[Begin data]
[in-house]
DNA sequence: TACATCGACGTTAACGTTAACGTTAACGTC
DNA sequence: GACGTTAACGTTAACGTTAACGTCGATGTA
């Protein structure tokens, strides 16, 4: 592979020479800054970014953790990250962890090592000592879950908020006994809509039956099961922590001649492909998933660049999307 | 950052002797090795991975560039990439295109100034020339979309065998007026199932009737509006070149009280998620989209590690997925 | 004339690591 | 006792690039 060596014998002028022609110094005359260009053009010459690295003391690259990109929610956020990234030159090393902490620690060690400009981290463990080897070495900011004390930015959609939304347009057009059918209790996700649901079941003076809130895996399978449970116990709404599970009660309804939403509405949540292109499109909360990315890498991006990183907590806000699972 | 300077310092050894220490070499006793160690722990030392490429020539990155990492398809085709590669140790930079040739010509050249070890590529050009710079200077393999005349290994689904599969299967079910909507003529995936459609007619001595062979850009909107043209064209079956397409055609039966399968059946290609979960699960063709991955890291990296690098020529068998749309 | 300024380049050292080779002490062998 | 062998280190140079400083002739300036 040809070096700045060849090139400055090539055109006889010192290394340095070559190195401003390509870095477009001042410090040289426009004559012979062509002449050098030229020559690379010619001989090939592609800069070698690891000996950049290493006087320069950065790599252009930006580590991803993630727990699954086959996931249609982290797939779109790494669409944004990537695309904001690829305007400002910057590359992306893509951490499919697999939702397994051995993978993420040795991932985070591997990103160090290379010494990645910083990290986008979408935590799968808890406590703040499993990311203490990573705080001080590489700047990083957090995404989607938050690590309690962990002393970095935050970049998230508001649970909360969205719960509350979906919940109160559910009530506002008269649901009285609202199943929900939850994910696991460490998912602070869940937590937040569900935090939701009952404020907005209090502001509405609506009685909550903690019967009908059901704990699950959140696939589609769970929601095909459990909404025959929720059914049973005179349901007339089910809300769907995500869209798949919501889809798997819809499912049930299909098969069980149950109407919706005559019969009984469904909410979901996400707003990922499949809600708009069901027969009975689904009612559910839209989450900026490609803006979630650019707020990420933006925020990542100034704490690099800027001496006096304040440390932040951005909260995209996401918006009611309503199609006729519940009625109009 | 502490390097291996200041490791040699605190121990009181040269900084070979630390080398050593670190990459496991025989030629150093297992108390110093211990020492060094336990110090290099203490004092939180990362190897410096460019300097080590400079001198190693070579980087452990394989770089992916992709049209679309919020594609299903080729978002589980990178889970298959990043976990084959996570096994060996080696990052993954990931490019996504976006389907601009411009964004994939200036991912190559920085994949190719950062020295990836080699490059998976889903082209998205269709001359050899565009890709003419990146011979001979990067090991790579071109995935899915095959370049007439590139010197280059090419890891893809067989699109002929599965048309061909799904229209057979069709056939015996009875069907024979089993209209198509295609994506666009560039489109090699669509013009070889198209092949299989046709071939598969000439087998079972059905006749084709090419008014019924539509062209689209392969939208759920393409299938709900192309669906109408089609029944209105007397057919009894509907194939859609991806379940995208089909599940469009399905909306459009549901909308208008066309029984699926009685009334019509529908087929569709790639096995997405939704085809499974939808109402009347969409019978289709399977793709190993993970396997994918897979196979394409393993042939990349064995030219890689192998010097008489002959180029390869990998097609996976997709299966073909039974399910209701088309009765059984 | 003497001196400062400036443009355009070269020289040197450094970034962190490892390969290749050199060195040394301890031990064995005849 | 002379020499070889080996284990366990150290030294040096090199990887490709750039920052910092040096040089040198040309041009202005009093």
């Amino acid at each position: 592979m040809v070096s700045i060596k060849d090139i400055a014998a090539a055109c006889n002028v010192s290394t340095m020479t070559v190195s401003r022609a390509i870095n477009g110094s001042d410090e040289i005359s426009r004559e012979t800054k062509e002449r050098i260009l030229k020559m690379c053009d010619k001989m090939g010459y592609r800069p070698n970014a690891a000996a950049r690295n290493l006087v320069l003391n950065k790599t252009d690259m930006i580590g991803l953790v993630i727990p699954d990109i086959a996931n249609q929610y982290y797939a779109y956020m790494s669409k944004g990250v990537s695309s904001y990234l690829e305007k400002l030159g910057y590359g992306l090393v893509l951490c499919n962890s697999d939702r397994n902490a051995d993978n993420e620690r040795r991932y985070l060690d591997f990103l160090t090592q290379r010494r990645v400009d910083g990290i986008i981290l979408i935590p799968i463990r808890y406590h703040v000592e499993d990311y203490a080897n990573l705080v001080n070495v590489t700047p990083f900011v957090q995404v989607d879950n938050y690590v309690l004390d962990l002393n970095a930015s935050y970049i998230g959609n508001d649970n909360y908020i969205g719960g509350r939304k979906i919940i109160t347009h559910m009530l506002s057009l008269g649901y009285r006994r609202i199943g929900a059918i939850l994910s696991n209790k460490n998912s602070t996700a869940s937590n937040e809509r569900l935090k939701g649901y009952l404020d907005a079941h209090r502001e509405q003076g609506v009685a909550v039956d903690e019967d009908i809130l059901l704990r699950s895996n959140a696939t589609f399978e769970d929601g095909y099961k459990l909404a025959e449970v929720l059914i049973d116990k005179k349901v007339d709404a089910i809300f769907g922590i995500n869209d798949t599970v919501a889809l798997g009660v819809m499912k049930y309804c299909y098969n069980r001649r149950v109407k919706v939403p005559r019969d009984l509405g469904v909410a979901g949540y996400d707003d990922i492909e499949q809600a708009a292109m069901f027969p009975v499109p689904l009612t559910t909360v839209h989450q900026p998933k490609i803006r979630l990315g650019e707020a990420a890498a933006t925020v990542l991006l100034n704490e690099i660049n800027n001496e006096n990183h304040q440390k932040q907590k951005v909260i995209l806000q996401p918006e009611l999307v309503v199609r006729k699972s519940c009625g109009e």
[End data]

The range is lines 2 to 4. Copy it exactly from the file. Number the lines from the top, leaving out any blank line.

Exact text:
DNA sequence: TACATCGACGTTAACGTTAACGTTAACGTC
DNA sequence: GACGTTAACGTTAACGTTAACGTCGATGTA
């Protein structure tokens, strides 16, 4: 592979020479800054970014953790990250962890090592000592879950908020006994809509039956099961922590001649492909998933660049999307 | 950052002797090795991975560039990439295109100034020339979309065998007026199932009737509006070149009280998620989209590690997925 | 004339690591 | 006792690039 060596014998002028022609110094005359260009053009010459690295003391690259990109929610956020990234030159090393902490620690060690400009981290463990080897070495900011004390930015959609939304347009057009059918209790996700649901079941003076809130895996399978449970116990709404599970009660309804939403509405949540292109499109909360990315890498991006990183907590806000699972 | 300077310092050894220490070499006793160690722990030392490429020539990155990492398809085709590669140790930079040739010509050249070890590529050009710079200077393999005349290994689904599969299967079910909507003529995936459609007619001595062979850009909107043209064209079956397409055609039966399968059946290609979960699960063709991955890291990296690098020529068998749309 | 300024380049050292080779002490062998 | 062998280190140079400083002739300036 040809070096700045060849090139400055090539055109006889010192290394340095070559190195401003390509870095477009001042410090040289426009004559012979062509002449050098030229020559690379010619001989090939592609800069070698690891000996950049290493006087320069950065790599252009930006580590991803993630727990699954086959996931249609982290797939779109790494669409944004990537695309904001690829305007400002910057590359992306893509951490499919697999939702397994051995993978993420040795991932985070591997990103160090290379010494990645910083990290986008979408935590799968808890406590703040499993990311203490990573705080001080590489700047990083957090995404989607938050690590309690962990002393970095935050970049998230508001649970909360969205719960509350979906919940109160559910009530506002008269649901009285609202199943929900939850994910696991460490998912602070869940937590937040569900935090939701009952404020907005209090502001509405609506009685909550903690019967009908059901704990699950959140696939589609769970929601095909459990909404025959929720059914049973005179349901007339089910809300769907995500869209798949919501889809798997819809499912049930299909098969069980149950109407919706005559019969009984469904909410979901996400707003990922499949809600708009069901027969009975689904009612559910839209989450900026490609803006979630650019707020990420933006925020990542100034704490690099800027001496006096304040440390932040951005909260995209996401918006009611309503199609006729519940009625109009 | 502490390097291996200041490791040699605190121990009181040269900084070979630390080398050593670190990459496991025989030629150093297992108390110093211990020492060094336990110090290099203490004092939180990362190897410096460019300097080590400079001198190693070579980087452990394989770089992916992709049209679309919020594609299903080729978002589980990178889970298959990043976990084959996570096994060996080696990052993954990931490019996504976006389907601009411009964004994939200036991912190559920085994949190719950062020295990836080699490059998976889903082209998205269709001359050899565009890709003419990146011979001979990067090991790579071109995935899915095959370049007439590139010197280059090419890891893809067989699109002929599965048309061909799904229209057979069709056939015996009875069907024979089993209209198509295609994506666009560039489109090699669509013009070889198209092949299989046709071939598969000439087998079972059905006749084709090419008014019924539509062209689209392969939208759920393409299938709900192309669906109408089609029944209105007397057919009894509907194939859609991806379940995208089909599940469009399905909306459009549901909308208008066309029984699926009685009334019509529908087929569709790639096995997405939704085809499974939808109402009347969409019978289709399977793709190993993970396997994918897979196979394409393993042939990349064995030219890689192998010097008489002959180029390869990998097609996976997709299966073909039974399910209701088309009765059984 | 003497001196400062400036443009355009070269020289040197450094970034962190490892390969290749050199060195040394301890031990064995005849 | 002379020499070889080996284990366990150290030294040096090199990887490709750039920052910092040096040089040198040309041009202005009093």